Value Added Tax (VAT) is a tax which is applied to transactions of most goods and services provided by VAT registered entities in the UK.
What is VAT?
There are three VAT rates currently – the standard rate (20%), a reduced rate (5%), and zero rate. Some items are completely exempt from VAT.
Unlike other taxes, VAT is collected on behalf of HMRC by registered businesses. Once you’re registered for VAT, you must charge the applicable rate of VAT on any services you provide, or products you sell.
If your business turns over more than £77,000 over a 12 month period (or of you expect to turnover this entire sum over the next 30 days), then you must register for VAT.
Even if you are not obliged to register for VAT, there may be other reasons why you decide to register voluntarily – it may be that in your industry, being VAT registered adds a more professional touch, or if you make a lot of purchases, you may want to reclaim the value of VAT on these items.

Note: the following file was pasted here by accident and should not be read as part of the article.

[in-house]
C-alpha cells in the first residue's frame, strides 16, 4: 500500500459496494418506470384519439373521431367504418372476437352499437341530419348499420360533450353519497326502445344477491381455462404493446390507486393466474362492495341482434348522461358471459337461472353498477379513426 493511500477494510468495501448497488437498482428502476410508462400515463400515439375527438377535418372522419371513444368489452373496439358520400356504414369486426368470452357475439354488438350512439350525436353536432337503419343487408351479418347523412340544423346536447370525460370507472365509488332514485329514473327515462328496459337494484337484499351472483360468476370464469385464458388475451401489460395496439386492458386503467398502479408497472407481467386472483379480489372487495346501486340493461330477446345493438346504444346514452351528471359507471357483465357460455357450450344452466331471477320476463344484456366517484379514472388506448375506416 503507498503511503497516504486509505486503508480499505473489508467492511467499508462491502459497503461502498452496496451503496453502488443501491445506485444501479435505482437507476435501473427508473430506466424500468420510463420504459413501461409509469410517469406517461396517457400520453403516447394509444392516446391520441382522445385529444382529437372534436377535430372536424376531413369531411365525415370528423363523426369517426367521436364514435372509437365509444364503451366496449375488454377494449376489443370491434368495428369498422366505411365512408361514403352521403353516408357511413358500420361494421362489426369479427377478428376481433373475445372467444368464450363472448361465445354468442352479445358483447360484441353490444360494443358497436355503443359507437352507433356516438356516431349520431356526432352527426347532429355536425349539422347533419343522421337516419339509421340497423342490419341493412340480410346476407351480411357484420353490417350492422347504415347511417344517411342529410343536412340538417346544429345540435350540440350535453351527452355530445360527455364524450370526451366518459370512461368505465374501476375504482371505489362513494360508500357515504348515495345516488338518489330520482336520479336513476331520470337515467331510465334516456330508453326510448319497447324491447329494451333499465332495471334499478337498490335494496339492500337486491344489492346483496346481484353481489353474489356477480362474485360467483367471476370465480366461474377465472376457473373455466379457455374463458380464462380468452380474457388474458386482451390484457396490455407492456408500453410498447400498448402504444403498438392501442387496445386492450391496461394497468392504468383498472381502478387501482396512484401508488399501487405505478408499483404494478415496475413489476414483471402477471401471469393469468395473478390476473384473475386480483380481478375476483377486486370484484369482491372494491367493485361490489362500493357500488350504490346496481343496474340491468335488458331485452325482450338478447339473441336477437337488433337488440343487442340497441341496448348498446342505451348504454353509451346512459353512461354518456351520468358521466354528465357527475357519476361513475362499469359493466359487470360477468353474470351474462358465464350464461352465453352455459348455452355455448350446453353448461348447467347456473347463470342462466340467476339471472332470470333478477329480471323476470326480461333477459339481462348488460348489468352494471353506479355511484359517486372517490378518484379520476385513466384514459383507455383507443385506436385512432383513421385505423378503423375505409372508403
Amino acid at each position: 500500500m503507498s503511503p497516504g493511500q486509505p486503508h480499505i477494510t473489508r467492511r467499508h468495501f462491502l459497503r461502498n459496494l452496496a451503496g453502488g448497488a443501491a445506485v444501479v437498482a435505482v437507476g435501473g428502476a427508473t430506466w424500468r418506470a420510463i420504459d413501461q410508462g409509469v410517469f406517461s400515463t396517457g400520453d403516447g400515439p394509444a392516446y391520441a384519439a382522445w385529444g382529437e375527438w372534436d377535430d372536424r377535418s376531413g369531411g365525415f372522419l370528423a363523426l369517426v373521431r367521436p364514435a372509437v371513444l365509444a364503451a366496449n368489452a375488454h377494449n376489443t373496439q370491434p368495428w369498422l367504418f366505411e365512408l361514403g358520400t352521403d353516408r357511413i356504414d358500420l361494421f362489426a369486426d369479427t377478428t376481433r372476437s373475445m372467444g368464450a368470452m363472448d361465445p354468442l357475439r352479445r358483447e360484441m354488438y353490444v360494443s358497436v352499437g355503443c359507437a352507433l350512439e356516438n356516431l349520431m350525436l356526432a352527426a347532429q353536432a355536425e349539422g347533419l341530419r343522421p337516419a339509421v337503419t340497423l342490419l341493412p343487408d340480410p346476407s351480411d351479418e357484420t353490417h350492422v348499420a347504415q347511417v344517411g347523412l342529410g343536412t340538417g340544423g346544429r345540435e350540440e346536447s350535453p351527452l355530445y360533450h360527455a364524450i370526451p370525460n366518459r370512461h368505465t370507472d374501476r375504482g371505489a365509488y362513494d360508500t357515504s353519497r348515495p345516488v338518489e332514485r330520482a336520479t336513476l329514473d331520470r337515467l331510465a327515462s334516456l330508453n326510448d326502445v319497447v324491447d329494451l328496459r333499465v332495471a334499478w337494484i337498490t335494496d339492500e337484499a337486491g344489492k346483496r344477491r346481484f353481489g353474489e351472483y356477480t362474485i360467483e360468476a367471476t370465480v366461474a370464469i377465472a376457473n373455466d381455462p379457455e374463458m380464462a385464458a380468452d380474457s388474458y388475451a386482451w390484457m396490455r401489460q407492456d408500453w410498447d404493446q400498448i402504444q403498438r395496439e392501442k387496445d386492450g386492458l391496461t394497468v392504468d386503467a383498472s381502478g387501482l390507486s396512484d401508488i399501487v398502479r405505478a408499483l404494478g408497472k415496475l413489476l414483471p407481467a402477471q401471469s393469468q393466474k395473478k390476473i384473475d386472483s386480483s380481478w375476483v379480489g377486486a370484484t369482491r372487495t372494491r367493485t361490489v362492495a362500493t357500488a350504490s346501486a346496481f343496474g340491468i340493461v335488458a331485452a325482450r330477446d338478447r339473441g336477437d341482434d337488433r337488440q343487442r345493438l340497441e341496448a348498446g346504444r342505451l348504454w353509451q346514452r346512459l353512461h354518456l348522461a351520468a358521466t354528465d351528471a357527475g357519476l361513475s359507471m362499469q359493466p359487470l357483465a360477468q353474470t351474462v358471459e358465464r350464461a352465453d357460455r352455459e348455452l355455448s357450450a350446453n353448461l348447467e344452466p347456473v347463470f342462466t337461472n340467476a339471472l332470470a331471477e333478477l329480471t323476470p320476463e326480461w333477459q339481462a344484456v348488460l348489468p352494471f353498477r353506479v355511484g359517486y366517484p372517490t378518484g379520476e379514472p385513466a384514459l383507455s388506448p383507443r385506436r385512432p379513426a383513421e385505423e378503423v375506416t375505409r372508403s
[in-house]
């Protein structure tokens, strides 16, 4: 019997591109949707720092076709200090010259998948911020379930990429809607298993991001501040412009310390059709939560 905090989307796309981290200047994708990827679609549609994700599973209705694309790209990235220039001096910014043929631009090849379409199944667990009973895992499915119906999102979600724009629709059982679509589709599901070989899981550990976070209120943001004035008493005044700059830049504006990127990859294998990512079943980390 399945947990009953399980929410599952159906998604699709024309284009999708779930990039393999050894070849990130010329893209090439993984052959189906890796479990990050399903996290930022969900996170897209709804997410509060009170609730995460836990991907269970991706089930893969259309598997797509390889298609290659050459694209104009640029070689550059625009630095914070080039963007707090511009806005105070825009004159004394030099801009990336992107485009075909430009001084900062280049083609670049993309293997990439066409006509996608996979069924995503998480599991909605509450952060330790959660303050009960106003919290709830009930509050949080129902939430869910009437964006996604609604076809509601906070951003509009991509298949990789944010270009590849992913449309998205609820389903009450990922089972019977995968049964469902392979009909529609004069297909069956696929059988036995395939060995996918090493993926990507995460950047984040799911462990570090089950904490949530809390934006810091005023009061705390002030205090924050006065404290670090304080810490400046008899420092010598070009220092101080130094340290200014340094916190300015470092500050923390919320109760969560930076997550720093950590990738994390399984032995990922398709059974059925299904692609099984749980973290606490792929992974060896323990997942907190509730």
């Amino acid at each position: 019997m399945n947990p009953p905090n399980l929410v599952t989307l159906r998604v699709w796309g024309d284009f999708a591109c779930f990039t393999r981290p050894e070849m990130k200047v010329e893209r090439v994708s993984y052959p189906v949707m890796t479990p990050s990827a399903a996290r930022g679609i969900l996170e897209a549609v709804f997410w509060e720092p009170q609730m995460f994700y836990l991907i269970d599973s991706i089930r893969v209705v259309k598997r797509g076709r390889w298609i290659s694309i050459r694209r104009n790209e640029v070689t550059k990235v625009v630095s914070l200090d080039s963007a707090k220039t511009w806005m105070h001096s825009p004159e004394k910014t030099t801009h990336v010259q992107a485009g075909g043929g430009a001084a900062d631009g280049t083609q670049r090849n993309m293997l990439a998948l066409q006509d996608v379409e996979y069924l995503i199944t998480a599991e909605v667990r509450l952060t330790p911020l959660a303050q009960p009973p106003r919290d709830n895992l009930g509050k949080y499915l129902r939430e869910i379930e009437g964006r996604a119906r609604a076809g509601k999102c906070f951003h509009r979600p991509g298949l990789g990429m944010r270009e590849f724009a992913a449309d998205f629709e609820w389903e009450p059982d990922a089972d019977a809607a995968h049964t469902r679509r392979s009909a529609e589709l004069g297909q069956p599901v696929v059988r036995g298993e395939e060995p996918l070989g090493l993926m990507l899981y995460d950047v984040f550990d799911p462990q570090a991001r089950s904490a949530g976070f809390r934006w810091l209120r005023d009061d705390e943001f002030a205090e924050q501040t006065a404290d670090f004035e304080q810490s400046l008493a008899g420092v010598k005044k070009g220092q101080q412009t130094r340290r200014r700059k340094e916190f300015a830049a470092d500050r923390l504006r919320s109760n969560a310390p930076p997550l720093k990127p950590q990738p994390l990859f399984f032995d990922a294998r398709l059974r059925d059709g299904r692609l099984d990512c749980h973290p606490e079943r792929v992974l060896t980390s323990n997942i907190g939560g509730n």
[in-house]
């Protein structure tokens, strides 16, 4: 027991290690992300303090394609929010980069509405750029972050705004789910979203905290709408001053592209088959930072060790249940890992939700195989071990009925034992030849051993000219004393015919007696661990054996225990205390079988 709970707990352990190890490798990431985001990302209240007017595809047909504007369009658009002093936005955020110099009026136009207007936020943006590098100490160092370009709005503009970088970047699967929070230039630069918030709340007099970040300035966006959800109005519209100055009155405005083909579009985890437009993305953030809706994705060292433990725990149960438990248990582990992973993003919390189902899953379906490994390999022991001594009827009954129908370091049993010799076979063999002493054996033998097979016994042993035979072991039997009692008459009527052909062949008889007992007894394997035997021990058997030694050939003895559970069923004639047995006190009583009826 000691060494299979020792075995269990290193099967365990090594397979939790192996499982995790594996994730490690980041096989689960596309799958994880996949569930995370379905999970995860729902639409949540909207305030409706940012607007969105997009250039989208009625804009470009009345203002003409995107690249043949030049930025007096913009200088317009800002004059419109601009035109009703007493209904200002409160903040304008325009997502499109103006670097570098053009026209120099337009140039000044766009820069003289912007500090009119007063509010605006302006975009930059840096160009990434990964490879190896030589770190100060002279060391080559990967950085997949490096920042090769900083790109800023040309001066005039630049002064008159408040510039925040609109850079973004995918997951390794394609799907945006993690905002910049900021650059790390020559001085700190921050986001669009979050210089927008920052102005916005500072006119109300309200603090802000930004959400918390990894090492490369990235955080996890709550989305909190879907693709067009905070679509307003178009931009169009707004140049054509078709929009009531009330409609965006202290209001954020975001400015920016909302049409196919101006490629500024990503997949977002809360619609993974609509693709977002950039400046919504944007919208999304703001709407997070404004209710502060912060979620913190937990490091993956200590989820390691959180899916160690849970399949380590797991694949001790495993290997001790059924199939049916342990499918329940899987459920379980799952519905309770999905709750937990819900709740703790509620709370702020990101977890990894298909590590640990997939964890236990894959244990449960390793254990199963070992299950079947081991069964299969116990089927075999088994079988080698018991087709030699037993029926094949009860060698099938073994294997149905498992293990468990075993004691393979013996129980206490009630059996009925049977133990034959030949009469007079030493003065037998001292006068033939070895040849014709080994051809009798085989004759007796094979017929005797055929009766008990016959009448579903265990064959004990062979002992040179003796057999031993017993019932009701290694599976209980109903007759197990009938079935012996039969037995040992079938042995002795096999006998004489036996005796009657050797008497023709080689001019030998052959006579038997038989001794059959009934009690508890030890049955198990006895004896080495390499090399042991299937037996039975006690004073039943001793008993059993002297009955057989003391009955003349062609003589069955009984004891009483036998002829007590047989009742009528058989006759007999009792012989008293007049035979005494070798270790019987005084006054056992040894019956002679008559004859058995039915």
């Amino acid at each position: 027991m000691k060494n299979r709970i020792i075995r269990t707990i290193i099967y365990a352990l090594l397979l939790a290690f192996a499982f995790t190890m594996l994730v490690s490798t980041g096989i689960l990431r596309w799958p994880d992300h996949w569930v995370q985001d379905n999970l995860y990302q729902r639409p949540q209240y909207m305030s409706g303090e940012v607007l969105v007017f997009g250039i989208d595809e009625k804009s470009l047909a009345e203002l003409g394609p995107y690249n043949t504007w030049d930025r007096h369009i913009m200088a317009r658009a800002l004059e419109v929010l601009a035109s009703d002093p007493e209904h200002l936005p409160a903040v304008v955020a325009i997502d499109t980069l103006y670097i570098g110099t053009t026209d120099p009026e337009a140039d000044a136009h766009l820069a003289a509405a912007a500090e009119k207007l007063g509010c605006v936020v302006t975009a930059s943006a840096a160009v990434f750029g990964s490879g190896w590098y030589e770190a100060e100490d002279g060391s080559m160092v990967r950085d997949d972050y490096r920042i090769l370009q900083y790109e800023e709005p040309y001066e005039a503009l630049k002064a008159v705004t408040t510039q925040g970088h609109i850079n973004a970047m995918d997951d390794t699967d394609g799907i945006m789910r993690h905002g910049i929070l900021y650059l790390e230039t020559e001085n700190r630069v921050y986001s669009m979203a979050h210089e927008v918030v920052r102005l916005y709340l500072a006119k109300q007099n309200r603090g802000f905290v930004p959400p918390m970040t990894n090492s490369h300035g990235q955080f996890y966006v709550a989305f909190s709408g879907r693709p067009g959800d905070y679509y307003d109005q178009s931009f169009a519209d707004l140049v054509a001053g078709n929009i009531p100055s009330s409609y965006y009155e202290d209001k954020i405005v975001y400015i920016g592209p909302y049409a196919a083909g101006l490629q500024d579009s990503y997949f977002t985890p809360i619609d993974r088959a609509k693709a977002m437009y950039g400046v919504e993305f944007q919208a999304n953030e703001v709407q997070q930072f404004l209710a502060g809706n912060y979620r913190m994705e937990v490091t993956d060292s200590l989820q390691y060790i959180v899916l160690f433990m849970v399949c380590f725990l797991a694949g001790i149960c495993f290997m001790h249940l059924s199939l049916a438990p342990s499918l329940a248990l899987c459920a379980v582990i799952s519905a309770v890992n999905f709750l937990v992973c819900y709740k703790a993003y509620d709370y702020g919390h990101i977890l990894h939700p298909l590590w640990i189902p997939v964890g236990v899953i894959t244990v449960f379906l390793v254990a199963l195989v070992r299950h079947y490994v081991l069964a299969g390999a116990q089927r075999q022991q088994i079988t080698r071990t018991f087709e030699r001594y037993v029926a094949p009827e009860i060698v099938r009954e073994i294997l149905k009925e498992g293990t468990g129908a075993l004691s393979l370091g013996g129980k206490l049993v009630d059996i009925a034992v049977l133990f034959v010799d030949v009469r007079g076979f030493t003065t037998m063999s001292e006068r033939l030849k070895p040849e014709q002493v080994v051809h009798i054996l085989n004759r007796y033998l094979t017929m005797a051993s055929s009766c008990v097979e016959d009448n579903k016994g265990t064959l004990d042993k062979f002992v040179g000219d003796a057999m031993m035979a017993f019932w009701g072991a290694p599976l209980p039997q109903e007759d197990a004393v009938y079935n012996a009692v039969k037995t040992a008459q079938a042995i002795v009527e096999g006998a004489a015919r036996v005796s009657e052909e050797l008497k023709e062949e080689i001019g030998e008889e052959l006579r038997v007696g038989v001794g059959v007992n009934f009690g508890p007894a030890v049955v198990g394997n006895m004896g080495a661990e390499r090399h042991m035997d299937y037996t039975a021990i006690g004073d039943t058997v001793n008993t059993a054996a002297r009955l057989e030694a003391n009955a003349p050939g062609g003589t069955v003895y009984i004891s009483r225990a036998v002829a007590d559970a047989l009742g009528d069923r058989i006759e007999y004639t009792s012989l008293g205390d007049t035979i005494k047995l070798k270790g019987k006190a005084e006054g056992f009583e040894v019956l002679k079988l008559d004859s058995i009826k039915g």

Each quarter, all VAT registered businesses must account for all the VAT they have charged to others, or paid out to suppliers.
Since 1st April 2012, virtually all businesses must submit their VAT returns online, and settle any outstanding tax liabilities electronically.
Input and Output VAT
The Output VAT is the amount of tax you have charged your customers or clients.
The Input VAT is the amount of tax you have paid for any purchases you have made.
If you subtract the total amount of Input VAT from the amount of Output VAT, and there is a positive number, you must pay this sum to HMRC.
The best place to get started is HMRC’s own Introduction to VAT which covers all the above points in further detail.
For more information from Bytestart, try our Value Added Tax guide.